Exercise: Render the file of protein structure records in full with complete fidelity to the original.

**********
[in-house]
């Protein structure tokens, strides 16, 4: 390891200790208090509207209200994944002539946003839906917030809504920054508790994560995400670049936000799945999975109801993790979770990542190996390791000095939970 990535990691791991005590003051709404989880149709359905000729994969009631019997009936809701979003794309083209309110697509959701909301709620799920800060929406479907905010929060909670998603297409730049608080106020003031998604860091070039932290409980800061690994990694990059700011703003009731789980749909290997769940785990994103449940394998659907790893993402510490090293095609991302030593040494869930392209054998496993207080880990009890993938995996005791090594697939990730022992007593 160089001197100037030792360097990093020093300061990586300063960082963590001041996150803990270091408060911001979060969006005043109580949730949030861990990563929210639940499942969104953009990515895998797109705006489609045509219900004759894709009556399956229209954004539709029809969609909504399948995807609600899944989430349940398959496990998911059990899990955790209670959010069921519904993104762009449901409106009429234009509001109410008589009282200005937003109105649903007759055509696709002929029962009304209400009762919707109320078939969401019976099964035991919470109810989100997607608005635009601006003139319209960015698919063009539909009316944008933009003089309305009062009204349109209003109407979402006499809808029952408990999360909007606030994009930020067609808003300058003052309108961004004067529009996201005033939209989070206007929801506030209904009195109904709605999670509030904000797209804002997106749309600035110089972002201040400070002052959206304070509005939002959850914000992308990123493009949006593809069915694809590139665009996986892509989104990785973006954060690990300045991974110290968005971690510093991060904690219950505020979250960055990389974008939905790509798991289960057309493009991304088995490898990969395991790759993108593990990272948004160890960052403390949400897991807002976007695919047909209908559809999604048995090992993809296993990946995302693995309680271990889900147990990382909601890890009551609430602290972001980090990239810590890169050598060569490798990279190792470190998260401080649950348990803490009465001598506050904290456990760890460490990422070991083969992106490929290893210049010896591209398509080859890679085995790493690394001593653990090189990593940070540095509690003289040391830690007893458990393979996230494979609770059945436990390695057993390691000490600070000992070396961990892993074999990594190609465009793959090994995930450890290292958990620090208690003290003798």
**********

[in-house]
């Protein structure tokens, strides 16, 4: 390891200790208090509207209200994944002539946003839906917030809504920054508790994560995400670049936000799945999975109801993790979770990542190996390791000095939970 990535990691791991005590003051709404989880149709359905000729994969009631019997009936809701979003794309083209309110697509959701909301709620799920800060929406479907905010929060909670998603297409730049608080106020003031998604860091070039932290409980800061690994990694990059700011703003009731789980749909290997769940785990994103449940394998659907790893993402510490090293095609991302030593040494869930392209054998496993207080880990009890993938995996005791090594697939990730022992007593 160089001197100037030792360097990093020093300061990586300063960082963590001041996150803990270091408060911001979060969006005043109580949730949030861990990563929210639940499942969104953009990515895998797109705006489609045509219900004759894709009556399956229209954004539709029809969609909504399948995807609600899944989430349940398959496990998911059990899990955790209670959010069921519904993104762009449901409106009429234009509001109410008589009282200005937003109105649903007759055509696709002929029962009304209400009762919707109320078939969401019976099964035991919470109810989100997607608005635009601006003139319209960015698919063009539909009316944008933009003089309305009062009204349109209003109407979402006499809808029952408990999360909007606030994009930020067609808003300058003052309108961004004067529009996201005033939209989070206007929801506030209904009195109904709605999670509030904000797209804002997106749309600035110089972002201040400070002052959206304070509005939002959850914000992308990123493009949006593809069915694809590139665009996986892509989104990785973006954060690990300045991974110290968005971690510093991060904690219950505020979250960055990389974008939905790509798991289960057309493009991304088995490898990969395991790759993108593990990272948004160890960052403390949400897991807002976007695919047909209908559809999604048995090992993809296993990946995302693995309680271990889900147990990382909601890890009551609430602290972001980090990239810590890169050598060569490798990279190792470190998260401080649950348990803490009465001598506050904290456990760890460490990422070991083969992106490929290893210049010896591209398509080859890679085995790493690394001593653990090189990593940070540095509690003289040391830690007893458990393979996230494979609770059945436990390695057993390691000490600070000992070396961990892993074999990594190609465009793959090994995930450890290292958990620090208690003290003798």